*  Appendix with example values of parameters for countersignatures.

   *  Clarifications and editorial improvements.




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F.5.  Version -07 to -08

   *  Clarified relation between pairwise mode and group communication
      (Section 1).

   *  Improved definition of "silent server" (Section 1.1).

   *  Clarified when a Recipient Context is needed (Section 2).

   *  Signature checkers as entities supported by the Group Manager
      (Section 2.3).

   *  Clarified that the Group Manager is under exclusive control of Gid
      and Sender ID values in a group, with Sender ID values under each
      Gid value (Section 2.3).

   *  Mitigation policies in case of recycled 'kid' values
      (Section 2.4).

   *  More generic exhaustion (not necessarily wrap-around) of sender
      sequence numbers (Sections 2.5 and 10.11).

   *  Pairwise key considerations, as to group rekeying and Sender
      Sequence Numbers (Section 3).

   *  Added reference to static-static Diffie-Hellman shared secret
      (Section 3).

   *  Note for implementation about the external_aad for signing
      (Sectino 4.3.2).

   *  Retransmission by the application for group requests over
      multicast as Non-Confirmable (Section 7).

   *  A server MUST use its own Partial IV in a response, if protecting
      it with a different context than the one used for the request
      (Section 7.3).

   *  Security considerations: encryption of pairwise mode as
      alternative to group-level security (Section 10.1).

   *  Security considerations: added approach to reduce the chance of
      global collisions of Gid values from different Group Managers
      (Section 10.5).

   *  Security considerations: added implications for block-wise
      transfers when using the signature mode for requests over unicast
      (Section 10.7).



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   *  Security considerations: (multiple) supported signature algorithms
      (Section 10.13).

   *  Security considerations: added privacy considerations on the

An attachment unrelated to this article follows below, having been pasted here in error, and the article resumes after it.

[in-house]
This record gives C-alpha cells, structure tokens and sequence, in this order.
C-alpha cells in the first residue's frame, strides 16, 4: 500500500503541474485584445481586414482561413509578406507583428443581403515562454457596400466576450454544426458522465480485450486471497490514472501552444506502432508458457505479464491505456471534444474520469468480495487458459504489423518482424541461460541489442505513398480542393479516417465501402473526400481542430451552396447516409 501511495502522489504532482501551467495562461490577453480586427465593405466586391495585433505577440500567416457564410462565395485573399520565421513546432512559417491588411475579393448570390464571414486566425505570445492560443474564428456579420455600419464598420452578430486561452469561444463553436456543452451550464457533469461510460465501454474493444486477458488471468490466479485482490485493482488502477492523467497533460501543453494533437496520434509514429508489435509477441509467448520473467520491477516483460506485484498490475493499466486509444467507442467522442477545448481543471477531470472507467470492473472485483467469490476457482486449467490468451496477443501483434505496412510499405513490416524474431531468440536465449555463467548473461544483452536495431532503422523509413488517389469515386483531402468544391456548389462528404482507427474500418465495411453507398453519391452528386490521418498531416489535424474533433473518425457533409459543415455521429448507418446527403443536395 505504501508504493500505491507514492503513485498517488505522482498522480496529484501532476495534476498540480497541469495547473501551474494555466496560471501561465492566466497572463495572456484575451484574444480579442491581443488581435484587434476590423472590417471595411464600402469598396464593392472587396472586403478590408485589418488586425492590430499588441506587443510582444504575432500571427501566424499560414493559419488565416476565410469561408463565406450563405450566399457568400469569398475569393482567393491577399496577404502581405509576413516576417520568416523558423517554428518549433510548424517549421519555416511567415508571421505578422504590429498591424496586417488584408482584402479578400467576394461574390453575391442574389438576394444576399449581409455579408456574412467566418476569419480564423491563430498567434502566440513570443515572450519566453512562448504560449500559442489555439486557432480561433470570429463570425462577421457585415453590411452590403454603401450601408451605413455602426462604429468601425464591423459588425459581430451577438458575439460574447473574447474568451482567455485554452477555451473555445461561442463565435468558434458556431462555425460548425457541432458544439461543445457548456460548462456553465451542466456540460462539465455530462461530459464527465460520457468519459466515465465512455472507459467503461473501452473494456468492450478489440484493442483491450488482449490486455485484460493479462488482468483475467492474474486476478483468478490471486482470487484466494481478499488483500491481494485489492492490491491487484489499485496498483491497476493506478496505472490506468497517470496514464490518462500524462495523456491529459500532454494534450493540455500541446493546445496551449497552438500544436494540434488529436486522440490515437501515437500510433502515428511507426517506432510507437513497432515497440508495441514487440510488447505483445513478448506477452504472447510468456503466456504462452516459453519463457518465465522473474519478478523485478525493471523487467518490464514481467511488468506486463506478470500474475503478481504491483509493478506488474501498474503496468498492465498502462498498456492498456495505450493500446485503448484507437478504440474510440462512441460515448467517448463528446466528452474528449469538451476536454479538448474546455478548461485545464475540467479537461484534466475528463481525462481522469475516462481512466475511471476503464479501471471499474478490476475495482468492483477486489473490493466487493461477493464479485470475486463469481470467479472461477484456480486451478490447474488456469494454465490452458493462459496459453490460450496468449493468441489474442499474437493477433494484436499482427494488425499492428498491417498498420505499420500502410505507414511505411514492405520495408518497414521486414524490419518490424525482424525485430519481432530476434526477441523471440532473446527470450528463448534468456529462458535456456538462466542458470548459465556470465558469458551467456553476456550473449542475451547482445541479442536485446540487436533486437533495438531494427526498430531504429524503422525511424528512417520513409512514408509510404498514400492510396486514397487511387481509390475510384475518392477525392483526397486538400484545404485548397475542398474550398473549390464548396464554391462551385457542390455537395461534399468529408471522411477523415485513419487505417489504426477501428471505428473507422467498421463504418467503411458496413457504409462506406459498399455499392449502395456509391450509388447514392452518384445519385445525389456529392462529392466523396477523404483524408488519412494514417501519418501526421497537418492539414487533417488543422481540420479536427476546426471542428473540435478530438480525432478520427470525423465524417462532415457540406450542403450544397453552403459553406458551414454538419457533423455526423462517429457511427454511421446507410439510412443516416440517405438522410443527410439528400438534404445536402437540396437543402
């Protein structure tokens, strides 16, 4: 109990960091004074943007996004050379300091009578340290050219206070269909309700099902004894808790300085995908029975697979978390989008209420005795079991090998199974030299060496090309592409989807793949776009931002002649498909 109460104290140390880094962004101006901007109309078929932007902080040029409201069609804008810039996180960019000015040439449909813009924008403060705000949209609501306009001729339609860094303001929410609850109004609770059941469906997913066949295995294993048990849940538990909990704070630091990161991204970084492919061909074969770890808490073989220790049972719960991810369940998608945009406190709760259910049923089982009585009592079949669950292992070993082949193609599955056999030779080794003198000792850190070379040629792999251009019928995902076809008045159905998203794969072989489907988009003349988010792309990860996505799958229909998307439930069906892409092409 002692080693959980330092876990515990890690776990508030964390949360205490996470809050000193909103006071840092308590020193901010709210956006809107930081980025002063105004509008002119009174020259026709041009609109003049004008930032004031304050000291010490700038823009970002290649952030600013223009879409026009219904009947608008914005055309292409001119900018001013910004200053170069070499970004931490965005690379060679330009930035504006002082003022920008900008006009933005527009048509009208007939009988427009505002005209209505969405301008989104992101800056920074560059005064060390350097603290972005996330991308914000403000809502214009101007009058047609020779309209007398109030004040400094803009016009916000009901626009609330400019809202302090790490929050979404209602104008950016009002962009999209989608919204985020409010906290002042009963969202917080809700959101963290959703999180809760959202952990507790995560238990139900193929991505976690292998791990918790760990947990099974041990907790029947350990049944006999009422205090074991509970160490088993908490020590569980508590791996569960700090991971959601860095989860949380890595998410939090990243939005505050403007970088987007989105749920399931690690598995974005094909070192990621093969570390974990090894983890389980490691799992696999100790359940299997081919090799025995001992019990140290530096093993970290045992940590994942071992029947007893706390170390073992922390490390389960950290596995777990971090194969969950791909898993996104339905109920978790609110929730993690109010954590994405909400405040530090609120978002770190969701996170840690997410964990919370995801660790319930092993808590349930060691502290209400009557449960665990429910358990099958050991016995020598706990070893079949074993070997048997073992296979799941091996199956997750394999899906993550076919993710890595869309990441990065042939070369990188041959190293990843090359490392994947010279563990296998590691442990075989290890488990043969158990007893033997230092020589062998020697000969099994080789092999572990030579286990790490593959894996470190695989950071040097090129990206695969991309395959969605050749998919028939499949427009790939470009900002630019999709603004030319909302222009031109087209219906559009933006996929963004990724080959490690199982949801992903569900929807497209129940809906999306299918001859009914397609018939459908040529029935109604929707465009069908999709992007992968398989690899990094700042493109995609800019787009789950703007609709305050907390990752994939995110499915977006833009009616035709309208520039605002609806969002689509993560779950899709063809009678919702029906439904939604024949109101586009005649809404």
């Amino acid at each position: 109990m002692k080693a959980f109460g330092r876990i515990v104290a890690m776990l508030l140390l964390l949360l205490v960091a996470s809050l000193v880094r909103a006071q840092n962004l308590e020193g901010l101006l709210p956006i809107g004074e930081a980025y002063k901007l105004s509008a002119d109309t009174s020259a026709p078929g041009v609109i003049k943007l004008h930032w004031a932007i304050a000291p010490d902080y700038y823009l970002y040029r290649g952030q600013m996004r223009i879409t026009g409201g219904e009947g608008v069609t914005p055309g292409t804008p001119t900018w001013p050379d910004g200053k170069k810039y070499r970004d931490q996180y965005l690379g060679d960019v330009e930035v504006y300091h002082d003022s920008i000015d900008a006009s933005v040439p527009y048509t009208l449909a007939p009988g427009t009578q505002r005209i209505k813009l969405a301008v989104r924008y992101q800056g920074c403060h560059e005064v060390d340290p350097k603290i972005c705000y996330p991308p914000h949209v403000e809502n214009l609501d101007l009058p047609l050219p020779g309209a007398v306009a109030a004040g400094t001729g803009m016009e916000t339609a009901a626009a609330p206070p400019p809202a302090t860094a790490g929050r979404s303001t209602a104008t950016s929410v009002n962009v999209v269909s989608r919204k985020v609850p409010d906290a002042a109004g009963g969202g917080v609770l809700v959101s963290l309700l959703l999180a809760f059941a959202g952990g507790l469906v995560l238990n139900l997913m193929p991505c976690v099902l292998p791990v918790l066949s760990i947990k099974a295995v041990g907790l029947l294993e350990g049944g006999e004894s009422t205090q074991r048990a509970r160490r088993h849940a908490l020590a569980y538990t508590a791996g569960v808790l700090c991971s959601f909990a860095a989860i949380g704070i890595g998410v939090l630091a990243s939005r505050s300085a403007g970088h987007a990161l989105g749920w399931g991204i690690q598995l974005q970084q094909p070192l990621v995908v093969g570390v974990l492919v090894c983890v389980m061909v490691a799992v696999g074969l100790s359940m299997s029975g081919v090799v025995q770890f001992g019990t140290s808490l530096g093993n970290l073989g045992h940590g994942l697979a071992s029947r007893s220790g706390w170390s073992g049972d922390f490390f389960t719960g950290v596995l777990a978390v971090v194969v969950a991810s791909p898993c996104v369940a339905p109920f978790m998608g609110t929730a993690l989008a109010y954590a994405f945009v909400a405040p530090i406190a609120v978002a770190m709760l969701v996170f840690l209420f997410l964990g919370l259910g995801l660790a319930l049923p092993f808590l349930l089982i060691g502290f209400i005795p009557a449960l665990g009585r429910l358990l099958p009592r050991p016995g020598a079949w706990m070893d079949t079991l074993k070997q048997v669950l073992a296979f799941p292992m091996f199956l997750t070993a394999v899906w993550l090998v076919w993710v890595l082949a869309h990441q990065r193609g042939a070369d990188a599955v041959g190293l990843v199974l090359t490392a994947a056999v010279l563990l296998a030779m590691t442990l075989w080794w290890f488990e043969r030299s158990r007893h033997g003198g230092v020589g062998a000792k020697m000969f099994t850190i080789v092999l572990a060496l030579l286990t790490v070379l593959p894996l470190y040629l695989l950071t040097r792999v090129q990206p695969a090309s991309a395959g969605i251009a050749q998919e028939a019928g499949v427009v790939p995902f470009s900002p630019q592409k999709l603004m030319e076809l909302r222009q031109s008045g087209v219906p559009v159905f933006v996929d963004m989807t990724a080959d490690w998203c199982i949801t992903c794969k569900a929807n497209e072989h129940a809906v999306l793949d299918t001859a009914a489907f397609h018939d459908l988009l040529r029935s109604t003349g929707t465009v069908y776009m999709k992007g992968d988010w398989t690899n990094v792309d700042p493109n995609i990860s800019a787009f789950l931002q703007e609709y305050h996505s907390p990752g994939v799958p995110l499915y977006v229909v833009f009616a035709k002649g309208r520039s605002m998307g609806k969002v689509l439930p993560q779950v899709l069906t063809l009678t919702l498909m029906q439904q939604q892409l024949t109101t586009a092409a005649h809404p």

approach for reducing global collisions of Gid values
      (Section 10.15).

   *  Updates to the methods for synchronizing with clients' sequence
      number (Appendix E).

   *  Simplified text on discovery services supporting the pairwise mode
      (Appendix G.1).

   *  Editorial improvements.

F.6.  Version -06 to -07

   *  Updated abstract and introduction.

   *  Clarifications of what pertains a group rekeying.

   *  Derivation of pairwise keying material.

   *  Content re-organization for COSE Object and OSCORE header
      compression.

   *  Defined the Pairwise Flag bit for the OSCORE option.

   *  Supporting CoAP Observe for group requests and responses.

   *  Considerations on message protection across switching to new
      keying material.

   *  New optimized mode based on pairwise keying material.

   *  More considerations on replay protection and Security Contexts
      upon key renewal.

   *  Security considerations on Group OSCORE for unicast requests, also
      as affecting the usage of the Echo option.

   *  Clarification on different types of groups considered
      (application/security/CoAP).

   *  New pairwise mode, using pairwise keying material for both
      requests and responses.





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F.7.  Version -05 to -06

   *  Group IDs mandated to be unique under the same Group Manager.

   *  Clarifications on parameter update upon group rekeying.

   *  Updated external_aad structures.

   *  Dynamic derivation of Recipient Contexts made optional and
      application specific.

   *  Optional 4.00 response for failed signature verification on the
      server.

   *  Removed client handling of duplicated responses to multicast
      requests.

   *  Additional considerations on public key retrieval and group
      rekeying.

   *  Added Group Manager responsibility on validating public keys.

   *  Updates IANA registries.

   *  Reference to RFC 8613.

   *  Editorial improvements.

F.8.  Version -04 to -05

   *  Added references to draft-dijk-core-groupcomm-bis.

   *  New parameter Counter Signature Key Parameters (Section 2).

   *  Clarification about Recipient Contexts (Section 2).

   *  Two different external_aad for encrypting and signing
      (Section 3.1).

   *  Updated response verification to handle Observe notifications
      (Section 6.4).

   *  Extended Security Considerations (Section 8).

   *  New "Counter Signature Key Parameters" IANA Registry
      (Section 9.2).





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F.9.  Version -03 to -04

   *  Added the new "Counter Signature Parameters" in the Common Context
      (see Section 2).

   *  Added recommendation on using "deterministic ECDSA" if ECDSA is
      used as countersignature algorithm (see Section 2).

   *  Clarified possible asynchronous retrieval of keying material from
      the Group Manager, in order to process incoming messages (see
      Section 2).

   *  Structured Section 3 into subsections.

   *  Added the new 'par_countersign' to the aad_array of the
      external_aad (see Section 3.1).

   *  Clarified non reliability of 'kid' as identity indicator for a
      group member (see Section 2.1).

   *  Described possible provisioning of new Sender ID in case of
      Partial IV wrap-around (see Section 2.2).

   *  The former signature bit in the Flag Byte of the OSCORE option
      value is reverted to reserved (see Section 4.1).

   *  Updated examples of compressed COSE object, now with the sixth
      less significant bit in the Flag Byte of the OSCORE option value
      set to 0 (see Section 4.3).